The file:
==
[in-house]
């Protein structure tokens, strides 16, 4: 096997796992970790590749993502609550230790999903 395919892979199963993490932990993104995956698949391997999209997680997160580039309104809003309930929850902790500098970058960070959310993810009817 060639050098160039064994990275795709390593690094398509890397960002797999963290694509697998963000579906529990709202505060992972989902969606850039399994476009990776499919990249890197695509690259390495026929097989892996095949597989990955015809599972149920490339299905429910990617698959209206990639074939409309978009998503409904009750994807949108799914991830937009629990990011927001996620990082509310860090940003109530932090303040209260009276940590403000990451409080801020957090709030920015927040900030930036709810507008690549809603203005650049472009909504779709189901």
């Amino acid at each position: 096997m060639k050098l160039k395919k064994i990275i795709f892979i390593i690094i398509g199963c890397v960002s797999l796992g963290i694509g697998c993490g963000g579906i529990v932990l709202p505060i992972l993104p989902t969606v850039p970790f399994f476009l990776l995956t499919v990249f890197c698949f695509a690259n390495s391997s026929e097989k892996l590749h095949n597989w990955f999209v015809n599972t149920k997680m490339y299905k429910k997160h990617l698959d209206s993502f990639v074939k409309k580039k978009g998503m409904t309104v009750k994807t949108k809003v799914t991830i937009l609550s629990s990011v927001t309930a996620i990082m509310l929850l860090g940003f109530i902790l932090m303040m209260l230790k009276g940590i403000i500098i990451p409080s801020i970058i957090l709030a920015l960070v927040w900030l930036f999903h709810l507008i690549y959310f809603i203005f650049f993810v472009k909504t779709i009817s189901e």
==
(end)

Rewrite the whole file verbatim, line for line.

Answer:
[in-house]
């Protein structure tokens, strides 16, 4: 096997796992970790590749993502609550230790999903 395919892979199963993490932990993104995956698949391997999209997680997160580039309104809003309930929850902790500098970058960070959310993810009817 060639050098160039064994990275795709390593690094398509890397960002797999963290694509697998963000579906529990709202505060992972989902969606850039399994476009990776499919990249890197695509690259390495026929097989892996095949597989990955015809599972149920490339299905429910990617698959209206990639074939409309978009998503409904009750994807949108799914991830937009629990990011927001996620990082509310860090940003109530932090303040209260009276940590403000990451409080801020957090709030920015927040900030930036709810507008690549809603203005650049472009909504779709189901």
């Amino acid at each position: 096997m060639k050098l160039k395919k064994i990275i795709f892979i390593i690094i398509g199963c890397v960002s797999l796992g963290i694509g697998c993490g963000g579906i529990v932990l709202p505060i992972l993104p989902t969606v850039p970790f399994f476009l990776l995956t499919v990249f890197c698949f695509a690259n390495s391997s026929e097989k892996l590749h095949n597989w990955f999209v015809n599972t149920k997680m490339y299905k429910k997160h990617l698959d209206s993502f990639v074939k409309k580039k978009g998503m409904t309104v009750k994807t949108k809003v799914t991830i937009l609550s629990s990011v927001t309930a996620i990082m509310l929850l860090g940003f109530i902790l932090m303040m209260l230790k009276g940590i403000i500098i990451p409080s801020i970058i957090l709030a920015l960070v927040w900030l930036f999903h709810l507008i690549y959310f809603i203005f650049f993810v472009k909504t779709i009817s189901e």